Figure 9.

SEM images of TiO2 films grown with three different volume of titanium precursor. (a) H.T-7, (b) H.T-8 and (c) H.T-9. Here the reaction time (17 h) and reaction temperature (150°C) were kept constant.

Figure 10.

XRD patterns of TiO2 films prepared using various amounts of HNO3. (a) HT-10 [HNO3 =5 ml], (b) H.T-11 [HNO3=10 ml] and (c) H.T-12 [HNO3=15 ml]. Here TNB (1 ml), DI (45 ml), reaction time (16 h) and reaction temperature (150°C) were kept constant.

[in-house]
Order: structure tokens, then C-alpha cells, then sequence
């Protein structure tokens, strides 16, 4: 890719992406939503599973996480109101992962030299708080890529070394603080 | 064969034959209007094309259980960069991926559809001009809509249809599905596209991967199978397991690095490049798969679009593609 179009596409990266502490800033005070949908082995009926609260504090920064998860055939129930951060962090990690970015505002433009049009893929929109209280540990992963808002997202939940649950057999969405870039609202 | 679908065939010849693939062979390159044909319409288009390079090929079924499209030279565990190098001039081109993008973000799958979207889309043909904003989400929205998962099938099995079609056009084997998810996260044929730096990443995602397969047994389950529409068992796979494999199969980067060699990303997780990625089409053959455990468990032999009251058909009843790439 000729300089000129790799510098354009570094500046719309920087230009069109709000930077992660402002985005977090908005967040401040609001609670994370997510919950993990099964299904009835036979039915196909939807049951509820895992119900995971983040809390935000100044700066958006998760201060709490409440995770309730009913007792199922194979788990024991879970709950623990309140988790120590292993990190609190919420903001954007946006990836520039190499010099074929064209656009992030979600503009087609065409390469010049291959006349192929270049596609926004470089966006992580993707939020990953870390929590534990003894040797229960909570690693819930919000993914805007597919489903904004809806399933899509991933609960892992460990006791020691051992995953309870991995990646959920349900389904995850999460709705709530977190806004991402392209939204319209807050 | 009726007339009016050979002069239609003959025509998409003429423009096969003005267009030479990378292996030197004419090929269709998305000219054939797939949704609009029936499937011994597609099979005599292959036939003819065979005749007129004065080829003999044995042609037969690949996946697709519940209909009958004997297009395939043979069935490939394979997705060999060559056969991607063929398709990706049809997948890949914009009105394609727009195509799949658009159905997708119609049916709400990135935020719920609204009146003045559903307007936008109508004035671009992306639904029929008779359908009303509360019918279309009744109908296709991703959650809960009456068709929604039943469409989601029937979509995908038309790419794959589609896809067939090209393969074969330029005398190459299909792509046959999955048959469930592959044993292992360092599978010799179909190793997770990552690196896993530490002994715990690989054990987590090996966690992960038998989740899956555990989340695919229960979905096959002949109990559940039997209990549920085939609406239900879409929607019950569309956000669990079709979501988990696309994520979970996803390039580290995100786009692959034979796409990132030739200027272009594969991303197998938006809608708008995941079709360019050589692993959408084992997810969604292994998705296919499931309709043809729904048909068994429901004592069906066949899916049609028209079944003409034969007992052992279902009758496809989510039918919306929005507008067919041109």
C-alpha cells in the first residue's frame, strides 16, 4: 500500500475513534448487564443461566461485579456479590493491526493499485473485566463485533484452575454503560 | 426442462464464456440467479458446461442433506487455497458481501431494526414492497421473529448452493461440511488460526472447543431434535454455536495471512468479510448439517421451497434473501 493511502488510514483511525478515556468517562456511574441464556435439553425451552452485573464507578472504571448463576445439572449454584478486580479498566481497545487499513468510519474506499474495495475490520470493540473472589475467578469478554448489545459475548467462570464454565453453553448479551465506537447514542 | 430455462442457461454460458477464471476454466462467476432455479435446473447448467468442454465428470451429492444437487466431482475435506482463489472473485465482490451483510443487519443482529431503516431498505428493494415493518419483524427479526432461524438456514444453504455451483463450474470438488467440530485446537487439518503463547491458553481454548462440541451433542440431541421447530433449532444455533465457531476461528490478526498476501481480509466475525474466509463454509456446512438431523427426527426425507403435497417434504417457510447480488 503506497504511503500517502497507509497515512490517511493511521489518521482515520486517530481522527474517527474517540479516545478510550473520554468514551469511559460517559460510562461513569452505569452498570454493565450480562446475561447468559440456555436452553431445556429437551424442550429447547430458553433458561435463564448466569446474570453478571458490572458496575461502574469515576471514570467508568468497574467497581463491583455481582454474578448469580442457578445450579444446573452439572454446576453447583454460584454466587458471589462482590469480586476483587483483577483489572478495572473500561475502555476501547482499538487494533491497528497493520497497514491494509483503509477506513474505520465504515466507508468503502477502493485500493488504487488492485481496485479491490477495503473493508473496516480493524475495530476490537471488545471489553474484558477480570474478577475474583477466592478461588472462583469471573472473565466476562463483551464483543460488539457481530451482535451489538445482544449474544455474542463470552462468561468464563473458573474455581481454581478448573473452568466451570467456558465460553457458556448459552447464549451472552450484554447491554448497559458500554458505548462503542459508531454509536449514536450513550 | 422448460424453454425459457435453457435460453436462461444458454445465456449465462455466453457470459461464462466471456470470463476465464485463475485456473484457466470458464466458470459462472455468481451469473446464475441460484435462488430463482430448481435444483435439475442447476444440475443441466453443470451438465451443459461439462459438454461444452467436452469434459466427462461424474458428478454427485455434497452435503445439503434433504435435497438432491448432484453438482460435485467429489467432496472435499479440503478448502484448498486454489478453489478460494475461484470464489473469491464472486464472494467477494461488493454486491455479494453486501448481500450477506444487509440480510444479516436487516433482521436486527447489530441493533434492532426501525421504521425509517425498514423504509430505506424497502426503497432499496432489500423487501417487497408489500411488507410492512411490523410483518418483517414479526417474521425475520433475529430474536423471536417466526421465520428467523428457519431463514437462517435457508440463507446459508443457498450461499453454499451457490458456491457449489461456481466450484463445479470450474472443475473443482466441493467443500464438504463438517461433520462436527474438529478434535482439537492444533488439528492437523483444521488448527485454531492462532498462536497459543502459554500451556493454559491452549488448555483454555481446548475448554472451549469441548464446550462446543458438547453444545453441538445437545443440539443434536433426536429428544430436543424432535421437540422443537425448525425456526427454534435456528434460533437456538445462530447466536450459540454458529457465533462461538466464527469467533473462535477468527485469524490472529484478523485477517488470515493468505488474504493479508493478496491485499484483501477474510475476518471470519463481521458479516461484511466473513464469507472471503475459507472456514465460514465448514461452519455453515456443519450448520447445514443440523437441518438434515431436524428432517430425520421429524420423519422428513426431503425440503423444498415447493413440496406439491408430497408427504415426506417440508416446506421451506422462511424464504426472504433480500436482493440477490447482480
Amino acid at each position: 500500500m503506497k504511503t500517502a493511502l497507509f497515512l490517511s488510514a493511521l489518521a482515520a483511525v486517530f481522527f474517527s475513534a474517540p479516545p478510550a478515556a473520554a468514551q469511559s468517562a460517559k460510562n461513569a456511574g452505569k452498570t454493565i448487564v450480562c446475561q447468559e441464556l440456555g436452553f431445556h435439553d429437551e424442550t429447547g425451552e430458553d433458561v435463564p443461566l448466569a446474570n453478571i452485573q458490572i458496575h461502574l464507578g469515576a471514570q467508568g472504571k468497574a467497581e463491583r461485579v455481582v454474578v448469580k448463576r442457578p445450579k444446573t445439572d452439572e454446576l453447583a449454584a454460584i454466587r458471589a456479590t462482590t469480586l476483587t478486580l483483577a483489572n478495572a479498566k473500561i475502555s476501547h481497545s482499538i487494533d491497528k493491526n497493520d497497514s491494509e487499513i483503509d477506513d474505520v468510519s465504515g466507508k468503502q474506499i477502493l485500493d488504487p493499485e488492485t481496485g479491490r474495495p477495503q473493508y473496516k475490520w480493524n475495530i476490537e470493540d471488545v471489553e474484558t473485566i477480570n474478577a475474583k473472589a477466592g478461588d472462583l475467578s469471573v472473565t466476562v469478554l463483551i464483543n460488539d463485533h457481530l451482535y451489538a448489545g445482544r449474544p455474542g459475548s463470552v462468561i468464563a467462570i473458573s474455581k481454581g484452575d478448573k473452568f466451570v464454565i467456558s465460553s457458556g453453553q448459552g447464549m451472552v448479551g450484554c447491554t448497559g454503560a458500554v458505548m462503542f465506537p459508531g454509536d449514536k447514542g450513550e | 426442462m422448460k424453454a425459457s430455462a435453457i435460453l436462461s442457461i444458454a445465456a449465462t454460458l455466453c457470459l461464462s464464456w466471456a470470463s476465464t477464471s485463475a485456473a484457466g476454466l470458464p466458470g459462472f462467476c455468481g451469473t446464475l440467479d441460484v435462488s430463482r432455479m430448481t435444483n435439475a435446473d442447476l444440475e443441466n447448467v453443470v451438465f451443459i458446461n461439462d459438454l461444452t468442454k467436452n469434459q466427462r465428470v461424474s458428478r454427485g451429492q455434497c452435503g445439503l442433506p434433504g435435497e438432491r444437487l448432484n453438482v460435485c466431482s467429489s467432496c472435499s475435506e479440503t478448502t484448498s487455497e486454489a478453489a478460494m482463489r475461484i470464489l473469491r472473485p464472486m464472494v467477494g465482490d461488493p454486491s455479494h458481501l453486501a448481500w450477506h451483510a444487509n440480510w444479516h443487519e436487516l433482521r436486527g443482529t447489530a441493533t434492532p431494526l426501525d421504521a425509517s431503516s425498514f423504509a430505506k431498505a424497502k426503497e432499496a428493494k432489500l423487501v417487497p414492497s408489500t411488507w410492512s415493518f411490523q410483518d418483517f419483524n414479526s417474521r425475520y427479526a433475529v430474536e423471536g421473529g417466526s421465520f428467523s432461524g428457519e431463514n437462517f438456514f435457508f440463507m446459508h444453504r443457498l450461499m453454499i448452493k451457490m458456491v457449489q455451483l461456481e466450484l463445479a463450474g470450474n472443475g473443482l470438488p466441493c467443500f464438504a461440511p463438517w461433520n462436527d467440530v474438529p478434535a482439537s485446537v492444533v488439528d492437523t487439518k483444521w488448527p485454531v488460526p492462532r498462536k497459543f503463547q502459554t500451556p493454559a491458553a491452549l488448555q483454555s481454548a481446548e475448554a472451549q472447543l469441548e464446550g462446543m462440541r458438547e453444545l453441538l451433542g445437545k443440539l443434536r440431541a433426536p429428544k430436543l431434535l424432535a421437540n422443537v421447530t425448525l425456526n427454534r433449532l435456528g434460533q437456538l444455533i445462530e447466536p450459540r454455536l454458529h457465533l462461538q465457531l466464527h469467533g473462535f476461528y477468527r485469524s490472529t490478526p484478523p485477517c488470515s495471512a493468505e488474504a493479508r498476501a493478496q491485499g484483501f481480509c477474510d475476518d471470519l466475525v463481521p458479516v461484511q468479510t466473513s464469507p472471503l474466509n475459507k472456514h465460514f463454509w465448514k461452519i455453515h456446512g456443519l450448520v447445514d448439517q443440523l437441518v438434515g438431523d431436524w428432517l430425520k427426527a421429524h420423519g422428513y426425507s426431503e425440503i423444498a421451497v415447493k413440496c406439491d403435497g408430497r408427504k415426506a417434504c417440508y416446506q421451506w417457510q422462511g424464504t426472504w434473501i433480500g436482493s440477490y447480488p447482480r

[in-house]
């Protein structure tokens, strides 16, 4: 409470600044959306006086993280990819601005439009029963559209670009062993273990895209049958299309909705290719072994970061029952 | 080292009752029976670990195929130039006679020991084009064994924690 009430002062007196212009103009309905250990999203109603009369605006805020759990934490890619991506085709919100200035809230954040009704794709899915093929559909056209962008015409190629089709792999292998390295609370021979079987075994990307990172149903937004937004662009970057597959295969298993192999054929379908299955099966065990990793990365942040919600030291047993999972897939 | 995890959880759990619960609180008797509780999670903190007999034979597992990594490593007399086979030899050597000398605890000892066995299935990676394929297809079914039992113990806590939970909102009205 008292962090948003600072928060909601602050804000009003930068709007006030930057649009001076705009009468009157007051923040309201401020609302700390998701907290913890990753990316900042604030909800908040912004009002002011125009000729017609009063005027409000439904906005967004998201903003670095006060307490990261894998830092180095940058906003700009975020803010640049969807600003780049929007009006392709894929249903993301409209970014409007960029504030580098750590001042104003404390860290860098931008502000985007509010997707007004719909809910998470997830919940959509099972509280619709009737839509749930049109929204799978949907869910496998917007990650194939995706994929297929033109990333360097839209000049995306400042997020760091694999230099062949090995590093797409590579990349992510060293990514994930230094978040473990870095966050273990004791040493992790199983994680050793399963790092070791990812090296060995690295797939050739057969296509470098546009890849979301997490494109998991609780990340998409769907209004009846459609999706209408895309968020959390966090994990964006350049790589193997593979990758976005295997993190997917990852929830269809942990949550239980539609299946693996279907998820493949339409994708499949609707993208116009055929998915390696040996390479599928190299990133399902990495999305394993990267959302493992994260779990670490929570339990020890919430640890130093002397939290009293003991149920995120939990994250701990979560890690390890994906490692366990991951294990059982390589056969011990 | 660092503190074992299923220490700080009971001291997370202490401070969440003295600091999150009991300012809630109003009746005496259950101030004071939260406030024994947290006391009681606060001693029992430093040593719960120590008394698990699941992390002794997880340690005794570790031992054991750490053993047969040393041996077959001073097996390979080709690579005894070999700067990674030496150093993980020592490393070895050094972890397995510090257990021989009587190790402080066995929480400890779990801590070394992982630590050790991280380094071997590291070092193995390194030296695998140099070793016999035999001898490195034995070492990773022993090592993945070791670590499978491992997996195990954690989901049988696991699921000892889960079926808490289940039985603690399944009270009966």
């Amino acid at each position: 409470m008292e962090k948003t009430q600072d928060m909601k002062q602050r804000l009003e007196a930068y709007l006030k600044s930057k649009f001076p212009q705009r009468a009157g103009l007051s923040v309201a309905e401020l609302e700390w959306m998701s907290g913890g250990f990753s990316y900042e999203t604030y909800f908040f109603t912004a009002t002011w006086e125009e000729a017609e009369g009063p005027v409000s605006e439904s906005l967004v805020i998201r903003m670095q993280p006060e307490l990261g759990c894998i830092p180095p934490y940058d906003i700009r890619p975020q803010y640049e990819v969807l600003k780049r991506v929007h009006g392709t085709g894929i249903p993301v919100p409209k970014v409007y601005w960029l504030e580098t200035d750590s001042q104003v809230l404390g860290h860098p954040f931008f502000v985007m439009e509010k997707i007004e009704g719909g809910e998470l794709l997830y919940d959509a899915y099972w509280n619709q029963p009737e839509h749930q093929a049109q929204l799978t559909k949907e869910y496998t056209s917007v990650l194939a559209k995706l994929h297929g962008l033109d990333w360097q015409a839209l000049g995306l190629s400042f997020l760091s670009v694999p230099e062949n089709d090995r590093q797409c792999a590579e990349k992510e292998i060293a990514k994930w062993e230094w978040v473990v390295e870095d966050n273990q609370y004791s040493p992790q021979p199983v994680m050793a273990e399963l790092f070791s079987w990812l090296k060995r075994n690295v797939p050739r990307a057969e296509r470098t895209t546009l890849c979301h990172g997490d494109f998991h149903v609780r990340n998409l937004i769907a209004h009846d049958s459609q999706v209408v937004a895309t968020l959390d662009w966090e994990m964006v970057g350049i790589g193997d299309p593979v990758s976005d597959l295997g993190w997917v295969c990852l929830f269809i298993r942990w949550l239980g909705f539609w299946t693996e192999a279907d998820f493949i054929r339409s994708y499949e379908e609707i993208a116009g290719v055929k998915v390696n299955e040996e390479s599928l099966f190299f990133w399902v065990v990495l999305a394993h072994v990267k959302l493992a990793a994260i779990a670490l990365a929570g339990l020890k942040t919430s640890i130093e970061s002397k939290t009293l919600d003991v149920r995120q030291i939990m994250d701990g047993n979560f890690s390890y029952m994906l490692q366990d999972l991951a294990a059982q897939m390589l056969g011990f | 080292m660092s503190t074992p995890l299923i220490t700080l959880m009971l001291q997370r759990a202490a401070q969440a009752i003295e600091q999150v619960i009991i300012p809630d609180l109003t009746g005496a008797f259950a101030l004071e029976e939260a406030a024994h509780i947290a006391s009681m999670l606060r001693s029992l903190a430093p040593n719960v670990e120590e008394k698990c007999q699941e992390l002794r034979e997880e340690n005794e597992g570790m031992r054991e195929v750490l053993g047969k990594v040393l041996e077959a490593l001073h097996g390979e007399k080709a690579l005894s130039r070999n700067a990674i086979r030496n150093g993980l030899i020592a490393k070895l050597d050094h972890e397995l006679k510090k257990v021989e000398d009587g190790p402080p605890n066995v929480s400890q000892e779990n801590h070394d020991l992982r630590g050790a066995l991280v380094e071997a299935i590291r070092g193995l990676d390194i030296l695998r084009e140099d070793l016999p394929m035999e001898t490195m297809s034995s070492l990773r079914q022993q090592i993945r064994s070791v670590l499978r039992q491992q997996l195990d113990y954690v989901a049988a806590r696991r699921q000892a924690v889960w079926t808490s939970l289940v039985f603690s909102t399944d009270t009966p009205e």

Figure 10 shows the XRD patterns of nanoporous TiO2 films prepared at various volumes of HNO3. Here the volume of DI and TNB were fixed at 45 and 1 ml, respectively. Anatase is the dominant phase in this sample. The TiO2 sample shows a preferred orientation in the (101) direction, as indicated by strong characteristic peak at 2θ = 25.34°. Some anatase peaks appear at 2θ of 37.92° (004), 47.90° (200), 54.55° (105) and 62.4° (204). The anatase phase remains as the dominant phase in HNO3 volume of 5, 10 and 15 ml. In all the cases, a pure anatase phase is observed with characteristic peaks at 25.14° (101), 37.78° (004), 47.86° (200), 54.42° (105) and 62.62° (204). This result shows that HNO3 is very suitable to grow anatase TiO2 on ITO coated glass substrates. It is concluded that the addition of HCl strongly enhances the growth of the film along (110) direction. In contrast, HNO3 solution enhances the film growth in (101) direction. In the hydrothermal process, Cl- and NO3 - anions play an important role in the formation of rutile and anatase TiO2 films, respectively. Because NO3 - anions show stronger affinity to titanium than Cl-, the pure anatase TiO2 could be easily obtained in HNO3 medium.